It is my taste to have clarity in mythology. The short answer is, yes, I would like to translate a lot of the things, and am in the process of translating a lot of the things I thought worked about "Supernatural," in terms of an aggressive mythology, a mythology that was clear and straightforward, a mythology that doesn't take seven years to reveal, but once it's revealed, it opens the door to a bigger and scarier world.
Bad Robot is famous for long-term mythology and I would argue that they're the best in the business at mystery. And J.J.'s been invaluable about [things like] "It we drop in this little piece, plant this little element, we can pay it off later." Between the two of us, our sensibilities are combining in a way that hopefully the whole is bigger than the sum of its parts. And it's not going to take forever to get through this mythology, but that there is an intriguing mystery and what-if at the heart of it.
Can you talk about the process of deepening the characters, given that …
That's what the show's going to be about? They've all got really interesting backstories and histories, and I just like making shows about families. This is a show about a family. Charlie and Miles are related by blood, and the other ones aren't necessarily related by blood, but family is where you find it. It's about this de facto family that is traveling across this very dangerous American landscape, and they are stuck together and they irritate each other.
Miles and some of the characters who are a little bit older, they have tragic and interesting backstories. They're on journeys of salvation and redemption. You just start revealing more and more of the dimensions of who these people are, let them really coalesce as a unit, make them really feel like a unit, make the audience's hearts go out to them. That's the best I know about how to make a successful show.
Does that apply to the militia people as well?
To a certain extent. There's no question that they're bad guys, because you need a clear dichotomy in this world. You need good guys and bad guys. The reference I use a million times in making this show is "Star Wars," and you can't open with the personal story of Jim the Storm Trooper and how he really just wants to make it home for his daughter's wedding. You can't start with that story, you have to start with, "They're bad badasses!"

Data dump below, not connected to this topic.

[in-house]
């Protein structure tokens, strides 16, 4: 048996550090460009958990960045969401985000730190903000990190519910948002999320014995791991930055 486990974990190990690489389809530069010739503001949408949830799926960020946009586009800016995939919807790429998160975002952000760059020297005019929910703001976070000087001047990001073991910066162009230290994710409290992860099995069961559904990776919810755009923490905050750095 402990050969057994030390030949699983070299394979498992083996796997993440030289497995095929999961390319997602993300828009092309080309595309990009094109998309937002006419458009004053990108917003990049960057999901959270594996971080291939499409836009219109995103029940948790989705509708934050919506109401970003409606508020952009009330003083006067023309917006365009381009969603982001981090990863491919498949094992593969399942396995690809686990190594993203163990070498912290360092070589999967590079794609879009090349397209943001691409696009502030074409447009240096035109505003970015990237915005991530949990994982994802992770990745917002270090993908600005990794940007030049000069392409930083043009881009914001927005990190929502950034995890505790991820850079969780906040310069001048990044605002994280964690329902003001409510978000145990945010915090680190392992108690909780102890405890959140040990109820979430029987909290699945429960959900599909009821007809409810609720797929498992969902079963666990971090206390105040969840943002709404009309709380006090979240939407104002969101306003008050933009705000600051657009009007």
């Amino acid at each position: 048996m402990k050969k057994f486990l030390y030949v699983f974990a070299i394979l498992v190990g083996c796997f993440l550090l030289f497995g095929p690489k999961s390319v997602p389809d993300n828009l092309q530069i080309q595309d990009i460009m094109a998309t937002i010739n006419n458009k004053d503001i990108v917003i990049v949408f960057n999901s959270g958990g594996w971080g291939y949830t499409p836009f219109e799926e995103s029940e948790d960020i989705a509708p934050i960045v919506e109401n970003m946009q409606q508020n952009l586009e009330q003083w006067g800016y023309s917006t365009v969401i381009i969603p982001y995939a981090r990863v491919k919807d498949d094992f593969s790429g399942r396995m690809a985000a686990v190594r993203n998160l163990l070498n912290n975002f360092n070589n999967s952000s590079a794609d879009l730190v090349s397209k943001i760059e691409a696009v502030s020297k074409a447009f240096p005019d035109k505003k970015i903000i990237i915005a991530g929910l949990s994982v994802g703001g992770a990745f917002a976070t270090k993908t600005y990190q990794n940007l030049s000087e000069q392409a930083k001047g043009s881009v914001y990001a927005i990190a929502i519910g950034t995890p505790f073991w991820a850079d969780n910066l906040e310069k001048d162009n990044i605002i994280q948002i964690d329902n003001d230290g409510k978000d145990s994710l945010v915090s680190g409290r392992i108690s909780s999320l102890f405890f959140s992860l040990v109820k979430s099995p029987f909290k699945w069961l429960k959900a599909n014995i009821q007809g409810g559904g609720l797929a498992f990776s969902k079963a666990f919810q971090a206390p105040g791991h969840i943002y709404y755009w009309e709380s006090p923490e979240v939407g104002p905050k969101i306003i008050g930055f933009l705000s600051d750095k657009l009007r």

That's not to say you can't eventually get to [the part of the story where] Darth Vader has a mystery and is torn by familial obligation. That's not to say that Captain Neville doesn't reveal interesting facets of who he is and certain members of the militia can have very complicated stories as they're wrestling with the good and evil of it. But for now, we just need to establish the good guys and the bad guys.
And then from there -- and this is why making it a TV show and not a movie makes sense -- you present these characters and then you start delving into their dysfunctions and what makes them human and what makes them lovable and maddening. You meet Miles Matheson in [the pilot] and he seems like Han Solo, but once you start scratching beneath the surface, there's an endless depth of heroism and dysfunction and good and bad. You start really investigating these characters, much like I did in "Supernatural" -- that's what I'm really interested in doing here.
Along those lines, I get why NBC wants a big, broad hit. But those don't often allow for a lot of ambiguity.
No, and the good news is I have very red-blooded movie tastes. I'm not down to make the Abel Ferrara movie, I'm down to make the Spielberg-Lucas-Zemeckis movie. I like accessible; I think accessible and smart are not mutually exclusive, by any means. Look at [executive producer] Jon [Favreau's] work in "Iron Man" and J.J.'s work. I want accessible.
But I'll say this, we're a couple scripts in and we have a bunch of outlines turned in to the network, and Bob [Greenblatt, NBC entertainment chairman] and Jen [Salke, NBC entertainment president] are really committed to changing things up. And I'm the first to complain about the suits, believe me. But they are really committed to changing things up, and they are amazingly supportive about a really character-driven storyline, where these characters are complicated and nuanced. They just keep asking for more of it. They have not been pulling us back; if anything, they've been pushing us forward.
"Revolution" airs Mondays at 10 p.m. ET on NBC.